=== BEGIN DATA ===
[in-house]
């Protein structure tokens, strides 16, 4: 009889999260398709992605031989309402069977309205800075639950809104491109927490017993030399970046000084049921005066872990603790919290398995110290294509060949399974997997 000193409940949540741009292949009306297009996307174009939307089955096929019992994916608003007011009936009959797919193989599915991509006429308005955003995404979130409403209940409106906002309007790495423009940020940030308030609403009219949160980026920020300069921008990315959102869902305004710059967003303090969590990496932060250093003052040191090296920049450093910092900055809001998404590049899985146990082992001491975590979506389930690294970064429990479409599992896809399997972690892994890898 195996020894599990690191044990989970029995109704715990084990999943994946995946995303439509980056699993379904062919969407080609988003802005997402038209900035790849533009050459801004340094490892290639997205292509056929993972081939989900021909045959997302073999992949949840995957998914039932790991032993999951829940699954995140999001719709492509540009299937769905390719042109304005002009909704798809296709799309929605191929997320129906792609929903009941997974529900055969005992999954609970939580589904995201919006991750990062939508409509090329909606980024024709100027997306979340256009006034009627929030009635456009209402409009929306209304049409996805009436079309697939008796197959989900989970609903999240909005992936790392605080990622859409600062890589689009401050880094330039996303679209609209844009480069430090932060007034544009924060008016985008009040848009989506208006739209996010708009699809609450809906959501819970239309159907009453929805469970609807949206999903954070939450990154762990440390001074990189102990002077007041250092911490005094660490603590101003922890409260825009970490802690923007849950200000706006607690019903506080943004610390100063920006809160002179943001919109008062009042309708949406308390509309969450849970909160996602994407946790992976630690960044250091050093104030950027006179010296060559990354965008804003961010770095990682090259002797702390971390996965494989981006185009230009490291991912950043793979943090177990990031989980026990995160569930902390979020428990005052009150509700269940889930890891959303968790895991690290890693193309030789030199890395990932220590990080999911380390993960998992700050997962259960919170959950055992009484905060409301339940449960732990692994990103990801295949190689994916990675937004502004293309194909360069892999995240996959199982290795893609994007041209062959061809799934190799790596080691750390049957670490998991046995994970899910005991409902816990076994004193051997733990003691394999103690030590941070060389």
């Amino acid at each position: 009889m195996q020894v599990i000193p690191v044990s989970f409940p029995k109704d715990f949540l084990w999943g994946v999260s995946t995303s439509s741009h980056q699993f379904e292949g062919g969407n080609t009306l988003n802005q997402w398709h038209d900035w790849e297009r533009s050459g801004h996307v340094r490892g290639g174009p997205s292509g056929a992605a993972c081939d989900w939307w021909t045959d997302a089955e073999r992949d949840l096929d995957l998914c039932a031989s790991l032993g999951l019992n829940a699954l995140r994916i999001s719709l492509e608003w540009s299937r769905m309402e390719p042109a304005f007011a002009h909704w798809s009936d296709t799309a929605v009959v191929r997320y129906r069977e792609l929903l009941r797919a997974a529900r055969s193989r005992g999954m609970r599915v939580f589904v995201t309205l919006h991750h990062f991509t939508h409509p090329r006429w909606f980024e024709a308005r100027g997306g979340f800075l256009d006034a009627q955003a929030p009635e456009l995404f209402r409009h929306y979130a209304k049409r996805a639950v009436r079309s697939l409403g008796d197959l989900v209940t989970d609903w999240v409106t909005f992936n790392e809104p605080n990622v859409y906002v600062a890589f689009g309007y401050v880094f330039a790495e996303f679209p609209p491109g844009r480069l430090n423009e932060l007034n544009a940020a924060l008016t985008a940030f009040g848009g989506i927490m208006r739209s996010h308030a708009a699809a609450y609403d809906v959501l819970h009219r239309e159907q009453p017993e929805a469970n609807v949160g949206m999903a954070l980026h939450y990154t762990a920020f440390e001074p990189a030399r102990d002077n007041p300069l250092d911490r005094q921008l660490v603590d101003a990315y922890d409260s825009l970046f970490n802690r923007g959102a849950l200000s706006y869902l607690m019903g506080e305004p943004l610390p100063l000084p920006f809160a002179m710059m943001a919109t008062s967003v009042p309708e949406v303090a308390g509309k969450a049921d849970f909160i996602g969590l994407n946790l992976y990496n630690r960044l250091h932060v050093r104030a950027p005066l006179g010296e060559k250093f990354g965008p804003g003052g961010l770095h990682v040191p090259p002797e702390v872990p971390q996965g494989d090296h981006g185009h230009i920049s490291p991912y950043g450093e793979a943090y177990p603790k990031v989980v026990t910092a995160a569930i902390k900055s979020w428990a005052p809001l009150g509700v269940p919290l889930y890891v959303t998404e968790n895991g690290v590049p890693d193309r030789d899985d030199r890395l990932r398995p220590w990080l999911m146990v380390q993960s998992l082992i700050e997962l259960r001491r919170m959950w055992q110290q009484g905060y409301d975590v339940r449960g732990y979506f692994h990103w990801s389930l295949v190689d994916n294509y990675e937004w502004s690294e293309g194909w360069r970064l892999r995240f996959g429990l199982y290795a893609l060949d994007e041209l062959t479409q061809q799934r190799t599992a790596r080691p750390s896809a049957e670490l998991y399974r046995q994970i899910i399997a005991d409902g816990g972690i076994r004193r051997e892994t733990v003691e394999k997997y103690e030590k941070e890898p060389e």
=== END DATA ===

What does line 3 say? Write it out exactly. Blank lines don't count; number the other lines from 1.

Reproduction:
């Amino acid at each position: 009889m195996q020894v599990i000193p690191v044990s989970f409940p029995k109704d715990f949540l084990w999943g994946v999260s995946t995303s439509s741009h980056q699993f379904e292949g062919g969407n080609t009306l988003n802005q997402w398709h038209d900035w790849e297009r533009s050459g801004h996307v340094r490892g290639g174009p997205s292509g056929a992605a993972c081939d989900w939307w021909t045959d997302a089955e073999r992949d949840l096929d995957l998914c039932a031989s790991l032993g999951l019992n829940a699954l995140r994916i999001s719709l492509e608003w540009s299937r769905m309402e390719p042109a304005f007011a002009h909704w798809s009936d296709t799309a929605v009959v191929r997320y129906r069977e792609l929903l009941r797919a997974a529900r055969s193989r005992g999954m609970r599915v939580f589904v995201t309205l919006h991750h990062f991509t939508h409509p090329r006429w909606f980024e024709a308005r100027g997306g979340f800075l256009d006034a009627q955003a929030p009635e456009l995404f209402r409009h929306y979130a209304k049409r996805a639950v009436r079309s697939l409403g008796d197959l989900v209940t989970d609903w999240v409106t909005f992936n790392e809104p605080n990622v859409y906002v600062a890589f689009g309007y401050v880094f330039a790495e996303f679209p609209p491109g844009r480069l430090n423009e932060l007034n544009a940020a924060l008016t985008a940030f009040g848009g989506i927490m208006r739209s996010h308030a708009a699809a609450y609403d809906v959501l819970h009219r239309e159907q009453p017993e929805a469970n609807v949160g949206m999903a954070l980026h939450y990154t762990a920020f440390e001074p990189a030399r102990d002077n007041p300069l250092d911490r005094q921008l660490v603590d101003a990315y922890d409260s825009l970046f970490n802690r923007g959102a849950l200000s706006y869902l607690m019903g506080e305004p943004l610390p100063l000084p920006f809160a002179m710059m943001a919109t008062s967003v009042p309708e949406v303090a308390g509309k969450a049921d849970f909160i996602g969590l994407n946790l992976y990496n630690r960044l250091h932060v050093r104030a950027p005066l006179g010296e060559k250093f990354g965008p804003g003052g961010l770095h990682v040191p090259p002797e702390v872990p971390q996965g494989d090296h981006g185009h230009i920049s490291p991912y950043g450093e793979a943090y177990p603790k990031v989980v026990t910092a995160a569930i902390k900055s979020w428990a005052p809001l009150g509700v269940p919290l889930y890891v959303t998404e968790n895991g690290v590049p890693d193309r030789d899985d030199r890395l990932r398995p220590w990080l999911m146990v380390q993960s998992l082992i700050e997962l259960r001491r919170m959950w055992q110290q009484g905060y409301d975590v339940r449960g732990y979506f692994h990103w990801s389930l295949v190689d994916n294509y990675e937004w502004s690294e293309g194909w360069r970064l892999r995240f996959g429990l199982y290795a893609l060949d994007e041209l062959t479409q061809q799934r190799t599992a790596r080691p750390s896809a049957e670490l998991y399974r046995q994970i899910i399997a005991d409902g816990g972690i076994r004193r051997e892994t733990v003691e394999k997997y103690e030590k941070e890898p060389e």